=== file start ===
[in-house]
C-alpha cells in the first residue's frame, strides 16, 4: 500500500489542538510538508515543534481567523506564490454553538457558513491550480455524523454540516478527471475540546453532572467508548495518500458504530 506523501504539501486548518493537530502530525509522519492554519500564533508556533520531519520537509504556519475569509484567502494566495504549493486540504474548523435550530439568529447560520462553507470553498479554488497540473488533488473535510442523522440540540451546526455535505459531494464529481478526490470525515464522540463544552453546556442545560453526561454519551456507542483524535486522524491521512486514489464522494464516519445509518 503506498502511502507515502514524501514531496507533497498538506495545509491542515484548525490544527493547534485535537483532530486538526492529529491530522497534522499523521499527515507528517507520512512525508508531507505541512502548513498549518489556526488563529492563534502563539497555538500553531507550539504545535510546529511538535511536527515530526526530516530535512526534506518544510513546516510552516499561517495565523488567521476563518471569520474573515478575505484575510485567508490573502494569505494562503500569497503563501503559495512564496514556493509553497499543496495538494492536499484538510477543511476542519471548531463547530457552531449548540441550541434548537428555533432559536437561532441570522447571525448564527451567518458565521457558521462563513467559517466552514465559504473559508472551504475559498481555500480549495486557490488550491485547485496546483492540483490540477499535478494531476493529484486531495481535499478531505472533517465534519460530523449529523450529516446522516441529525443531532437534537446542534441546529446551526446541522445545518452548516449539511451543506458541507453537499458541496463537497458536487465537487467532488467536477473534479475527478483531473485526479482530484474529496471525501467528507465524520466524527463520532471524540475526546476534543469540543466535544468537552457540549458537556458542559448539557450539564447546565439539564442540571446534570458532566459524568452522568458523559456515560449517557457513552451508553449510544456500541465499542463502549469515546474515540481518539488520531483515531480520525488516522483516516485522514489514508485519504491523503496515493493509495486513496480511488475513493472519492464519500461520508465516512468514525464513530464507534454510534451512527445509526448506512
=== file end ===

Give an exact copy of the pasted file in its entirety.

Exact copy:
[in-house]
C-alpha cells in the first residue's frame, strides 16, 4: 500500500489542538510538508515543534481567523506564490454553538457558513491550480455524523454540516478527471475540546453532572467508548495518500458504530 506523501504539501486548518493537530502530525509522519492554519500564533508556533520531519520537509504556519475569509484567502494566495504549493486540504474548523435550530439568529447560520462553507470553498479554488497540473488533488473535510442523522440540540451546526455535505459531494464529481478526490470525515464522540463544552453546556442545560453526561454519551456507542483524535486522524491521512486514489464522494464516519445509518 503506498502511502507515502514524501514531496507533497498538506495545509491542515484548525490544527493547534485535537483532530486538526492529529491530522497534522499523521499527515507528517507520512512525508508531507505541512502548513498549518489556526488563529492563534502563539497555538500553531507550539504545535510546529511538535511536527515530526526530516530535512526534506518544510513546516510552516499561517495565523488567521476563518471569520474573515478575505484575510485567508490573502494569505494562503500569497503563501503559495512564496514556493509553497499543496495538494492536499484538510477543511476542519471548531463547530457552531449548540441550541434548537428555533432559536437561532441570522447571525448564527451567518458565521457558521462563513467559517466552514465559504473559508472551504475559498481555500480549495486557490488550491485547485496546483492540483490540477499535478494531476493529484486531495481535499478531505472533517465534519460530523449529523450529516446522516441529525443531532437534537446542534441546529446551526446541522445545518452548516449539511451543506458541507453537499458541496463537497458536487465537487467532488467536477473534479475527478483531473485526479482530484474529496471525501467528507465524520466524527463520532471524540475526546476534543469540543466535544468537552457540549458537556458542559448539557450539564447546565439539564442540571446534570458532566459524568452522568458523559456515560449517557457513552451508553449510544456500541465499542463502549469515546474515540481518539488520531483515531480520525488516522483516516485522514489514508485519504491523503496515493493509495486513496480511488475513493472519492464519500461520508465516512468514525464513530464507534454510534451512527445509526448506512